Quassim Cassam wants you to know that conspiracy theorists have bad character. In other words, bad thinking is not just bad thinking; it’s also a vice. Maybe Cassam is right. Intellectual character or the lack thereof is often overlooked, at least in general conversation. It’s not that we have an overabundance of trust and tolerance in our public discourse, which is obvious to anyone, it’s just that we tend to see people who hold a multitude of unjustified beliefs as ill-informed, dim-witted, or maybe even insane. And while we easily find the nerve to accuse our ideological opponents of bad faith or insincerity, that’s mostly a purely moral accusation. Cassam’s idea is more interesting than that. The real problem with people who believe fervently in climate change denialism or 9-11 “trutherism,” is not that they’re dumb, crazy, or motivated by greed or power. Rather, it’s that they lack the intellectual character needed to form sound beliefs.
Think of an accountant who embezzles from their clients, a journalist who can’t find the courage to report the truth, or the employee who coasts on the job. These people are dishonest, cowardly, lazy. It may even be that these morally malformed creatures just can’t help themselves, such is the nature of their bad character. It’s the same with intellectual character. The belief formation process doesn't go wrong on account of low intelligence or a merely cognitive failure of rationality, rather, what’s to blame is a bad intellectual quality in the person. It’s not clear whether this approach takes the terms psychologists and philosophers already use to name rational shortcomings and simply recasts them as character terms, or, whether it proposes alternative (morally-laden) terms and concepts with allegedly more fundamental causal power, but never mind. I actually don’t doubt that a non-trivially large portion of conspiracy theorists have at least temperamental characteristics that lead them astray – characteristics that can’t be reduced to or equated with bad faith, mental illness, or purely cognitive failings.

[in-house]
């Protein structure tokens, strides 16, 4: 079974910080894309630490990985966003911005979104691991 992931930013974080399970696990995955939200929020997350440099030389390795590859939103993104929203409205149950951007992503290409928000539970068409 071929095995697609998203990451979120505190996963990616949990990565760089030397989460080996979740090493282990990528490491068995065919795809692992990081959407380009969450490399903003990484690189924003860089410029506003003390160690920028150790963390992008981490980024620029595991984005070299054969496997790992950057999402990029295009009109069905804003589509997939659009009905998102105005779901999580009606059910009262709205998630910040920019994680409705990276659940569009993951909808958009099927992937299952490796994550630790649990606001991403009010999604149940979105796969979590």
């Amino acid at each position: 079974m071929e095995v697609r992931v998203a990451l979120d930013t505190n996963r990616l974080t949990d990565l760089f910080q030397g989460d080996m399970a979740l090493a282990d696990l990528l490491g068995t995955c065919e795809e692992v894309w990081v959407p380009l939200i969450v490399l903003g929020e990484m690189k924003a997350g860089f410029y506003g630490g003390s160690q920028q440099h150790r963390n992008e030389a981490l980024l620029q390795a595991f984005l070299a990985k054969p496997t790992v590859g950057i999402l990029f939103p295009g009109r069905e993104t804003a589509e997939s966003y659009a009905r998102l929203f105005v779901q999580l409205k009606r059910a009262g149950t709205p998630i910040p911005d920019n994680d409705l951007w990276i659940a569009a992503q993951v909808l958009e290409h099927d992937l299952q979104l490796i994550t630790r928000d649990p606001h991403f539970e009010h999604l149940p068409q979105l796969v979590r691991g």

My worry is instead over how poisonous this approach could be to our discourse: How about this for a possibility: suppose, every once in a while, our views turn out to be wrong (heaven forbid), but instead of merely expressing our disagreement we accuse our interlocutors of possessing deep character flaws for disagreeing with us? Let’s take one example that’s particularly frustrating to me, the so-called “Hot Hand Fallacy" basketball players, coaches, and fans are said to employ (that this is a topic I would cite as frustrating as opposed to something important like, say, climate change, may reveal something about my character, but that’s a topic for another day).